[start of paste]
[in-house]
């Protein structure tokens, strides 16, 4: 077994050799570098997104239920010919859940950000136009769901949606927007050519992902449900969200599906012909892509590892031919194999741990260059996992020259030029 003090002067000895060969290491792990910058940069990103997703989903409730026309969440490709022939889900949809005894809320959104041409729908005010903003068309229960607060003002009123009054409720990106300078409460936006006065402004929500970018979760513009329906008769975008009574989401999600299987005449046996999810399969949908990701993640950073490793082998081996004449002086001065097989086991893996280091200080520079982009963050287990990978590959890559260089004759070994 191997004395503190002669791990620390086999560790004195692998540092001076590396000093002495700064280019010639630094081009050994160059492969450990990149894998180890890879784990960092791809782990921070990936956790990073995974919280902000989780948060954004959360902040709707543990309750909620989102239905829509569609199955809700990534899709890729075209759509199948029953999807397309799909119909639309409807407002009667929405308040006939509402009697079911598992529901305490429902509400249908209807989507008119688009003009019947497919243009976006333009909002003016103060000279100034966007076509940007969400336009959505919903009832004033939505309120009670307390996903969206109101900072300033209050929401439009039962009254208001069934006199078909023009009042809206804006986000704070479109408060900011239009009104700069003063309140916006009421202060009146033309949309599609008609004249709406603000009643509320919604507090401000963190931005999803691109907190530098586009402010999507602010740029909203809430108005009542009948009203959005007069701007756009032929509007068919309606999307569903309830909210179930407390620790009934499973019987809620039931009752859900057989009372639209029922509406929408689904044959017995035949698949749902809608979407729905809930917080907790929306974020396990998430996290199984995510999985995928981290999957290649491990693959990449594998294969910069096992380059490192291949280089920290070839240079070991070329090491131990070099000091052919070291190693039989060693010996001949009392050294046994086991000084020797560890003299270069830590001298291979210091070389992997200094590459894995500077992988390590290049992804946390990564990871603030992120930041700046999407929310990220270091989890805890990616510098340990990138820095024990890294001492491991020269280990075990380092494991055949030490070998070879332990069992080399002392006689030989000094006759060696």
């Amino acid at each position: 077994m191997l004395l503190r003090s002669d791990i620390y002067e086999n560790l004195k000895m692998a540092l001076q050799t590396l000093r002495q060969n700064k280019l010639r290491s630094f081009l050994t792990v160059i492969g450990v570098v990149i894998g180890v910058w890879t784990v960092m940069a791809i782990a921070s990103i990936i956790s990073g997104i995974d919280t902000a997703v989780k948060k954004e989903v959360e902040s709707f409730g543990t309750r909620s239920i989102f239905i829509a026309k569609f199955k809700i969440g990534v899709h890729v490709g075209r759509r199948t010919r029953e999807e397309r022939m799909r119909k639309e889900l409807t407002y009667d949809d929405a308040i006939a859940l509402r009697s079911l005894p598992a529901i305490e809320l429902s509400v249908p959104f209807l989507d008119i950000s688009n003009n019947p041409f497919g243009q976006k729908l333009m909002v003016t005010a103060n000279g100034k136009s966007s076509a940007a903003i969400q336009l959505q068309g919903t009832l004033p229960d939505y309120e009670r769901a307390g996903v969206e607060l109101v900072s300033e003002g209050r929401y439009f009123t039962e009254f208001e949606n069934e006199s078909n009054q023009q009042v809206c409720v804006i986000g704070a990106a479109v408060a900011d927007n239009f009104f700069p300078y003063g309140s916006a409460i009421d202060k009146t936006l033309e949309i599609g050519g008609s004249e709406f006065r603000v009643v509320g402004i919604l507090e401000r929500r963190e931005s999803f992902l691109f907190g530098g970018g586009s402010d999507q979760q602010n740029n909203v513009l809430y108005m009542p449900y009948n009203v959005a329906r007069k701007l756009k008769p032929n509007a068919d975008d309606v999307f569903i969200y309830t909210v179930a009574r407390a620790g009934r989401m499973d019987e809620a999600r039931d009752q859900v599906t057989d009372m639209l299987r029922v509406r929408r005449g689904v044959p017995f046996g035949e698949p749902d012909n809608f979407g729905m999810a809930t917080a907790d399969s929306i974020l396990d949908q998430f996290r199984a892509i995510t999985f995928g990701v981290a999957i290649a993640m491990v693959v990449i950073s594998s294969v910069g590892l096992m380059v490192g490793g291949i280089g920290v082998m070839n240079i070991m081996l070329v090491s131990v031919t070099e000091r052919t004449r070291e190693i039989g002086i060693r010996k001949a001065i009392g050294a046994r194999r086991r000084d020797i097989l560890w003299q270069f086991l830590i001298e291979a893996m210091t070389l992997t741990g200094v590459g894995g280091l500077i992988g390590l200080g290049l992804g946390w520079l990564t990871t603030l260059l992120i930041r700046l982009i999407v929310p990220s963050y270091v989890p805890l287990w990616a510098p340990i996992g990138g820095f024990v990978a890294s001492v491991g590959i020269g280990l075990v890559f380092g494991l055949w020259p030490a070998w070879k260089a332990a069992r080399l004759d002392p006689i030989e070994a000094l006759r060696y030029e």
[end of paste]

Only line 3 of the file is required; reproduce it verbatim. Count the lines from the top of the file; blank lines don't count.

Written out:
């Amino acid at each position: 077994m191997l004395l503190r003090s002669d791990i620390y002067e086999n560790l004195k000895m692998a540092l001076q050799t590396l000093r002495q060969n700064k280019l010639r290491s630094f081009l050994t792990v160059i492969g450990v570098v990149i894998g180890v910058w890879t784990v960092m940069a791809i782990a921070s990103i990936i956790s990073g997104i995974d919280t902000a997703v989780k948060k954004e989903v959360e902040s709707f409730g543990t309750r909620s239920i989102f239905i829509a026309k569609f199955k809700i969440g990534v899709h890729v490709g075209r759509r199948t010919r029953e999807e397309r022939m799909r119909k639309e889900l409807t407002y009667d949809d929405a308040i006939a859940l509402r009697s079911l005894p598992a529901i305490e809320l429902s509400v249908p959104f209807l989507d008119i950000s688009n003009n019947p041409f497919g243009q976006k729908l333009m909002v003016t005010a103060n000279g100034k136009s966007s076509a940007a903003i969400q336009l959505q068309g919903t009832l004033p229960d939505y309120e009670r769901a307390g996903v969206e607060l109101v900072s300033e003002g209050r929401y439009f009123t039962e009254f208001e949606n069934e006199s078909n009054q023009q009042v809206c409720v804006i986000g704070a990106a479109v408060a900011d927007n239009f009104f700069p300078y003063g309140s916006a409460i009421d202060k009146t936006l033309e949309i599609g050519g008609s004249e709406f006065r603000v009643v509320g402004i919604l507090e401000r929500r963190e931005s999803f992902l691109f907190g530098g970018g586009s402010d999507q979760q602010n740029n909203v513009l809430y108005m009542p449900y009948n009203v959005a329906r007069k701007l756009k008769p032929n509007a068919d975008d309606v999307f569903i969200y309830t909210v179930a009574r407390a620790g009934r989401m499973d019987e809620a999600r039931d009752q859900v599906t057989d009372m639209l299987r029922v509406r929408r005449g689904v044959p017995f046996g035949e698949p749902d012909n809608f979407g729905m999810a809930t917080a907790d399969s929306i974020l396990d949908q998430f996290r199984a892509i995510t999985f995928g990701v981290a999957i290649a993640m491990v693959v990449i950073s594998s294969v910069g590892l096992m380059v490192g490793g291949i280089g920290v082998m070839n240079i070991m081996l070329v090491s131990v031919t070099e000091r052919t004449r070291e190693i039989g002086i060693r010996k001949a001065i009392g050294a046994r194999r086991r000084d020797i097989l560890w003299q270069f086991l830590i001298e291979a893996m210091t070389l992997t741990g200094v590459g894995g280091l500077i992988g390590l200080g290049l992804g946390w520079l990564t990871t603030l260059l992120i930041r700046l982009i999407v929310p990220s963050y270091v989890p805890l287990w990616a510098p340990i996992g990138g820095f024990v990978a890294s001492v491991g590959i020269g280990l075990v890559f380092g494991l055949w020259p030490a070998w070879k260089a332990a069992r080399l004759d002392p006689i030989e070994a000094l006759r060696y030029e």